Hunt wins bodybuilding championship

Photo by Dave Boyd Jeremy Hunt with the trophy and sword he won as overall bodybuilding champion for wheel-chair bound athletes at a competition in New Orleans last month.
By Thomas Wilson
Jeremy Hunt of Elizabethton won his first overall bodybuilding championship for wheelchair-bound athletes at a competition in New Orleans last month.
"I didn't think I'd win this one at all," said Hunt, who defeated three competitors in his weight class and in the overall competition. The Kentucky native won the heavyweight and overall championship among wheelchair-bound bodybuilders at the Greater Gulf States NPC National competition held in New Orleans July 18-19. He faced off against competitors from across the United States.
Not bad for a guy who was told he'd never walk again.
Hunt was paralyzed in an automobile accident when he was 18. He spent over two years undergoing grueling rehabilitation just to learn to walk. After moving to Elizabethton four years ago to complete his associate's degree, he took a fitness challenge at Franklin Health and Fitness Center and turned getting fit into getting ripped. Now 26, Hunt won the heavyweight division and finished second overall in the NPC National Championships held in Orlando, Fla., in May.
With arms the size of a two-year-old child, Hunt is easy to spot at the Franklin Health and Fitness Center where he trained religiously for the competition. After weeks of pumping iron and a Spartan diet, Hunt took the stage at 178 pounds with 4 percent body fat.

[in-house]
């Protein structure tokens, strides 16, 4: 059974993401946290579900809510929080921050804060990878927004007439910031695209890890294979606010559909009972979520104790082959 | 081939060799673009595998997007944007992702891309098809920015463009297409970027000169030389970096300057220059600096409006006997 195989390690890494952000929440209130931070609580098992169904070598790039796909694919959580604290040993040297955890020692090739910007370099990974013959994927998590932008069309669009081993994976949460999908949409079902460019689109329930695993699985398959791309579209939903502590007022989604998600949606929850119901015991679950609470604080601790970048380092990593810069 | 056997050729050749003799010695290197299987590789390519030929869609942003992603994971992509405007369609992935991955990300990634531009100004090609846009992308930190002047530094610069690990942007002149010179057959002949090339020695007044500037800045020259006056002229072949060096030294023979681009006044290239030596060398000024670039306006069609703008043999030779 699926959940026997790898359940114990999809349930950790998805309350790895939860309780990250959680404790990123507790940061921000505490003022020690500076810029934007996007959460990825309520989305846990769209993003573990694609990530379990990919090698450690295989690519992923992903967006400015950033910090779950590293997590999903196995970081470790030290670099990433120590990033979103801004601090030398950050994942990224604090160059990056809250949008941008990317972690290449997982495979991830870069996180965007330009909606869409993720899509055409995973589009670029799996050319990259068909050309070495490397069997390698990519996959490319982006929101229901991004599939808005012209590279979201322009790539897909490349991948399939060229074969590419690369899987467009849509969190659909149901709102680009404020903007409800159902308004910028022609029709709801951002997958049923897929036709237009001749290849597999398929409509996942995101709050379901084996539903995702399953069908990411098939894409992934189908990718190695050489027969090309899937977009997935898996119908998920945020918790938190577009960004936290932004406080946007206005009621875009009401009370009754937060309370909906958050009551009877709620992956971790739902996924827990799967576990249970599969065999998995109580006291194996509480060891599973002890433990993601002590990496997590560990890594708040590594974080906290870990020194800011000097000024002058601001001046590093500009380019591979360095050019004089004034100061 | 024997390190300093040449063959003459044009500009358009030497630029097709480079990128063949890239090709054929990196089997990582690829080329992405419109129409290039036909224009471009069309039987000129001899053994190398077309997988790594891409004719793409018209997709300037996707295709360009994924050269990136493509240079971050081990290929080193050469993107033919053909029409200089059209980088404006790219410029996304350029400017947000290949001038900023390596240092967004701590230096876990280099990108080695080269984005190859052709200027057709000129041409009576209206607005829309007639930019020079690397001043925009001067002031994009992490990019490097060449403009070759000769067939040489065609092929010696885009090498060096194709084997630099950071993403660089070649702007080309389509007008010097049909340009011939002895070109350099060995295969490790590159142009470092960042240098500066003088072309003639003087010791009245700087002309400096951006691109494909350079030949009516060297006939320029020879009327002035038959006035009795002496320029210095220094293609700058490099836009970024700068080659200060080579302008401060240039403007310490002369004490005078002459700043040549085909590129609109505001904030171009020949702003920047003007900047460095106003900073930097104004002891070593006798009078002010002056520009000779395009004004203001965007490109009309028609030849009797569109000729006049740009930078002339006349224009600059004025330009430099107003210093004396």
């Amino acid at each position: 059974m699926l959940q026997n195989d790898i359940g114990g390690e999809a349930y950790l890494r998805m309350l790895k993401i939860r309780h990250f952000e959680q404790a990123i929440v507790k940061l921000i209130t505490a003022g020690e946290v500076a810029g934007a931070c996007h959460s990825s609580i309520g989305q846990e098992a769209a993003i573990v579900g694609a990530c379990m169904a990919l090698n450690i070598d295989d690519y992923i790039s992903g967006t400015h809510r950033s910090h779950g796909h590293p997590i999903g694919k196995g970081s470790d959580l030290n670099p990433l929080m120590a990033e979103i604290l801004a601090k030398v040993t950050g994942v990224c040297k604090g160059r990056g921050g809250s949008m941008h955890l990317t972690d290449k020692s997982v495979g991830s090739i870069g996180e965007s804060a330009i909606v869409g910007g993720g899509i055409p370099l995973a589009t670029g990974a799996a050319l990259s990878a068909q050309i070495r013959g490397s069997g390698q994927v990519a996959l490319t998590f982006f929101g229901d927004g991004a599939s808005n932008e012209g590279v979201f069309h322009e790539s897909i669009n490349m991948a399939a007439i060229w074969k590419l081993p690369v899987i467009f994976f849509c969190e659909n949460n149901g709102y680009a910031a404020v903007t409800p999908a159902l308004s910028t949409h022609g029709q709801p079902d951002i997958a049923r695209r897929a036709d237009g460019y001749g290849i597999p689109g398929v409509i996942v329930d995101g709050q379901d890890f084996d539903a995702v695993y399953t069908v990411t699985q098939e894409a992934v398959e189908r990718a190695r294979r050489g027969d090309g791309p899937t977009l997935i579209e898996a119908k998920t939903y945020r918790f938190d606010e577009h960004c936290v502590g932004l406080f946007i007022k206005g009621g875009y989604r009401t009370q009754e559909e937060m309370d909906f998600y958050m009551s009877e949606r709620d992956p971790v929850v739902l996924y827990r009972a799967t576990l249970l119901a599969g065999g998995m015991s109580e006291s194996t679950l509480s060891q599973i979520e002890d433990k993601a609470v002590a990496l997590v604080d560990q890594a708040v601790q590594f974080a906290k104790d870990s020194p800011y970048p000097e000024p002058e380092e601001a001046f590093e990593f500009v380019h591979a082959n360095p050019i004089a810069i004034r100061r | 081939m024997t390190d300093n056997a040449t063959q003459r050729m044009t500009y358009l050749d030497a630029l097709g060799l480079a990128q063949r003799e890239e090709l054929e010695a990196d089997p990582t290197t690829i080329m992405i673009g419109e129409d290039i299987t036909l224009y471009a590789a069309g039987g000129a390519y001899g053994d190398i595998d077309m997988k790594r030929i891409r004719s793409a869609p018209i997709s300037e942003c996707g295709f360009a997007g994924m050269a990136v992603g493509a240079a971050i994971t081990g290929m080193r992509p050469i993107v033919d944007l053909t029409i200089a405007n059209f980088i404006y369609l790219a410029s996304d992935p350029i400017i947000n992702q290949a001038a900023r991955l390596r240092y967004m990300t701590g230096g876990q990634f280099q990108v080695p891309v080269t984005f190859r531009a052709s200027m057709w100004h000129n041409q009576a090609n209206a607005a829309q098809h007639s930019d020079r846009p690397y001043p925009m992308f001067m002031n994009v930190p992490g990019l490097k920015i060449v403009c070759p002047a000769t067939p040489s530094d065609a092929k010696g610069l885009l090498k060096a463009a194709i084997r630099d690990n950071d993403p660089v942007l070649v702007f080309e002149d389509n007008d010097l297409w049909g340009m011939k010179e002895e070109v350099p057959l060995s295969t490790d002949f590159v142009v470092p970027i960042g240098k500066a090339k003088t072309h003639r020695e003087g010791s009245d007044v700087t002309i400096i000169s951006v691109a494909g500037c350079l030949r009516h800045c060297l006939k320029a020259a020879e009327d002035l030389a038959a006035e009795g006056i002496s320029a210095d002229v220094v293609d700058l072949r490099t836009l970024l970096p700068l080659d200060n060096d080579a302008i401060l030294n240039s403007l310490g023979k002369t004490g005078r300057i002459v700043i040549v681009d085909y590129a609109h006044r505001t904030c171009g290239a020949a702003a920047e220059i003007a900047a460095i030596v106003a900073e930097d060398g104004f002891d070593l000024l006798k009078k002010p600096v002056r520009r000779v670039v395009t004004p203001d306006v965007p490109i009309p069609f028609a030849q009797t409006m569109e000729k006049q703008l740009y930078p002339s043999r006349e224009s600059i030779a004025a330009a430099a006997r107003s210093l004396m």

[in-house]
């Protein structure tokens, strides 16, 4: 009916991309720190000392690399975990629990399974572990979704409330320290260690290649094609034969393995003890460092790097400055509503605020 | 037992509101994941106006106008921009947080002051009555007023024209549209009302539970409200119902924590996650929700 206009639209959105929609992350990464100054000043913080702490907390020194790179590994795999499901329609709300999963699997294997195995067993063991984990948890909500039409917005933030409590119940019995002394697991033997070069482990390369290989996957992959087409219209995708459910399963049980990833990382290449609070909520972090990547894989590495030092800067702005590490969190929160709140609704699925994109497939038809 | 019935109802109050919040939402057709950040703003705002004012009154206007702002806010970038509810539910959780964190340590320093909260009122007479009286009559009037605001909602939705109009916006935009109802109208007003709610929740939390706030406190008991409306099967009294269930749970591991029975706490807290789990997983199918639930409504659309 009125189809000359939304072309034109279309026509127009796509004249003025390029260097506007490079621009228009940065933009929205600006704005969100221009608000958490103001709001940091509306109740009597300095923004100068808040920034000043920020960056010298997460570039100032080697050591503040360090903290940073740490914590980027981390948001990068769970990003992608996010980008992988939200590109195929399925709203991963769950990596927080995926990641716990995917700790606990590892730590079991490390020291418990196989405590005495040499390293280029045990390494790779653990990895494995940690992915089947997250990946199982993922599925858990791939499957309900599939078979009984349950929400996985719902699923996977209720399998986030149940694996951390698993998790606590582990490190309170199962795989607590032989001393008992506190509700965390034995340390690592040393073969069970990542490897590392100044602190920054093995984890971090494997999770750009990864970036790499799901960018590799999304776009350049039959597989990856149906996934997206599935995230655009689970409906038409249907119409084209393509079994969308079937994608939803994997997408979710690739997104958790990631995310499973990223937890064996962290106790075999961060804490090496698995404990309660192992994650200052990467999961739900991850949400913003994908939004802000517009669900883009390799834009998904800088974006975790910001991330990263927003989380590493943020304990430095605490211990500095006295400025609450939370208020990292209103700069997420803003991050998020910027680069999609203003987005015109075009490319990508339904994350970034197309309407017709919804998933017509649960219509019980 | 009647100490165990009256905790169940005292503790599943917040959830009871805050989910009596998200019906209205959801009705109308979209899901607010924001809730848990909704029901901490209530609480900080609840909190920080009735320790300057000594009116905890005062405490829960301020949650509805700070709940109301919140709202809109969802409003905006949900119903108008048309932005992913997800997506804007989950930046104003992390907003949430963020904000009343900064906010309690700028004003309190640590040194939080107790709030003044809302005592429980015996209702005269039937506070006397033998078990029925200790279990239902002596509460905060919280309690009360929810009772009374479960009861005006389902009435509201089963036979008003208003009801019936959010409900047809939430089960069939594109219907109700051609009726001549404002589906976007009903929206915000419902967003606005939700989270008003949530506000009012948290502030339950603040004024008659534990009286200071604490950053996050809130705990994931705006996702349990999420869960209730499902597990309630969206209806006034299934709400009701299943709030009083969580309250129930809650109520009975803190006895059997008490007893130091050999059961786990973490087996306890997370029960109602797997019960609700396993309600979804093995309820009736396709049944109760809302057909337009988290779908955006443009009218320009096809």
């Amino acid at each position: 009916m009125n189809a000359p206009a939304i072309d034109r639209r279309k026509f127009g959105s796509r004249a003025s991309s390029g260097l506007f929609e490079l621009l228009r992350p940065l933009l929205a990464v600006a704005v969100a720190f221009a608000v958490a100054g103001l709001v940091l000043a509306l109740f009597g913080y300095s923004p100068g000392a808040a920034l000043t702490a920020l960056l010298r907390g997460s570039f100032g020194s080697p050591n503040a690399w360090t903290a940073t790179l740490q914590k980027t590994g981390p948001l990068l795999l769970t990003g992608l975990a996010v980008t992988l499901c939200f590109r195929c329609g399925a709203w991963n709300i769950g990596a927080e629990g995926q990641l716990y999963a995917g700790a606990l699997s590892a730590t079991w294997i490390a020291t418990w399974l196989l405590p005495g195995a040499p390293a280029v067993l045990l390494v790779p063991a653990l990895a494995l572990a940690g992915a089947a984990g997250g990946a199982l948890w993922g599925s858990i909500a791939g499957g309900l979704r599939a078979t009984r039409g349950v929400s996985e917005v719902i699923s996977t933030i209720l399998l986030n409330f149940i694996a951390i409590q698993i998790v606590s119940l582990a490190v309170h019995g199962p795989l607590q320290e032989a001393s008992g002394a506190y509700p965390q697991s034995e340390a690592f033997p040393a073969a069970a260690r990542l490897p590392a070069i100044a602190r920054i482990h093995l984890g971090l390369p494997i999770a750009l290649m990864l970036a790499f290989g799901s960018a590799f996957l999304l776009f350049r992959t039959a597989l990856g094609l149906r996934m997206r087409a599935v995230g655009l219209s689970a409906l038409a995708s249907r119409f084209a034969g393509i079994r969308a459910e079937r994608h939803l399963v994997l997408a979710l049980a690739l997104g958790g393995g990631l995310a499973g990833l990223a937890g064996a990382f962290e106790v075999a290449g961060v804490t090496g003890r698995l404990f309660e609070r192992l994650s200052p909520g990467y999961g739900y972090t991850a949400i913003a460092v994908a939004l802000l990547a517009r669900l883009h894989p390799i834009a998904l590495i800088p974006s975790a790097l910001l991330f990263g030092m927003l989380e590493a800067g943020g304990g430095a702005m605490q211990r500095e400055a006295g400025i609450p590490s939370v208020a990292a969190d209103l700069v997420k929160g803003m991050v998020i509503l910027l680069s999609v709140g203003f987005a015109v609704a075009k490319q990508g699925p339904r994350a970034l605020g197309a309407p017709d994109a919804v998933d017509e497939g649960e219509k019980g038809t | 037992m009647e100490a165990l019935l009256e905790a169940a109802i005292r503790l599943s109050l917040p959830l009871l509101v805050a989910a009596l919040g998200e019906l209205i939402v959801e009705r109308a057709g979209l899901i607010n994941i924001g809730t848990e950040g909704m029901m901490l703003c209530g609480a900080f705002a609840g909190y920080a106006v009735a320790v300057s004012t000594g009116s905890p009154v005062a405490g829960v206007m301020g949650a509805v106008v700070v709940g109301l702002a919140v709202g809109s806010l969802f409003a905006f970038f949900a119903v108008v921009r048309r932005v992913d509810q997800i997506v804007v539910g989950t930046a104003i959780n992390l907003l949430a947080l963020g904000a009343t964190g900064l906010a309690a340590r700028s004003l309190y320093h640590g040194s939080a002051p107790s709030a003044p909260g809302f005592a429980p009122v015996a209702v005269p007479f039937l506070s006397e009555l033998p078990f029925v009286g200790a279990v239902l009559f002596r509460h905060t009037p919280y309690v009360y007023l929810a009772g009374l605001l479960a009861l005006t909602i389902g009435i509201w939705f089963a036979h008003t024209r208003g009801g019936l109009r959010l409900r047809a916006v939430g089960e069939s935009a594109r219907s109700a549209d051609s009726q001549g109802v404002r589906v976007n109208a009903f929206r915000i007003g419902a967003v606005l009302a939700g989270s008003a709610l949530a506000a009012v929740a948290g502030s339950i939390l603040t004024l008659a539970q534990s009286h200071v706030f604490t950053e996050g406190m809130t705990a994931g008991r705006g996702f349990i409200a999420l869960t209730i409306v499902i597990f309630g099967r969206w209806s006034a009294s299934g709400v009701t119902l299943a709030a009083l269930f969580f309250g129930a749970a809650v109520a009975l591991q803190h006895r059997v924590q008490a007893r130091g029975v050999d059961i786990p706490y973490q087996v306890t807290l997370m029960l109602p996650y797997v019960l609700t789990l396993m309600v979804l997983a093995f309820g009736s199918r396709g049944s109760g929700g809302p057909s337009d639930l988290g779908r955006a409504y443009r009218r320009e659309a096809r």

The event featured a men's and women's open competition and wheelchair-bound athletes competition. Hunt defeated three competitors in the heavyweight division and overall judging. With a championship on the line, Hunt said his trip did not include indulging in adventures around the French Quarter.
"I rested and stayed in my hotel room until the competition," he says. "Competing means bringing an intensity and mental discipline that borders on the furious. Hours of water fasting and mental preparation keep competitors on edge.
"Before the competition, nobody wants to look at each other," Hunt says with a laugh. "When you get that first sip of water or eat something, everybody is happy and hugging."
Hunt is the first heavyweight to win an overall championship in a wheelchair competition. By winning an NPC event, he automatically becomes eligible to apply for status as a professional bodybuilder. However, he notes that since there is no professional tour for disabled competitors, being granted professional status is unlikely. The trick, says Hunt, is the bodybuilding governing body -- the NPC, or National Physique Committee -- granting competition winners provisional status as professionals qualified to compete once a professional tour is established.
"There are enough people out there to grant pro status," he says.
Hunt says he and fellow disabled bodybuilders were actively petitioning bodybuilding guru Joe Weider to establish a professional tour for disabled competitors. The tour could become a reality if sponsors are ready to support disabled athletes.
"It has come really far," says Hunt of competitions for disabled bodybuilders. "When they first started, three people, total, showed up for a competition. Now it's 18 to 20 people down there."
Hunt also weighs in on the prospect of the world's most famous bodybuilder -- Arnold Schwarzenegger -- and his chances at becoming the next governor of California.
"He's set a lot of standards," says Hunt. "He'd be just as good as anyone else they'd put in there."
Hunt says he plans to train moderately during the next 18 months and enter his next competition in the 2005 National competition. He says improving his overall physical health was paramount to entering his next event.
"I'm going to take the rest of the year off and refresh my whole body," Hunt says. "Hopefully by then, they will have a professional league and those who have won the overalls will be able to compete as professionals."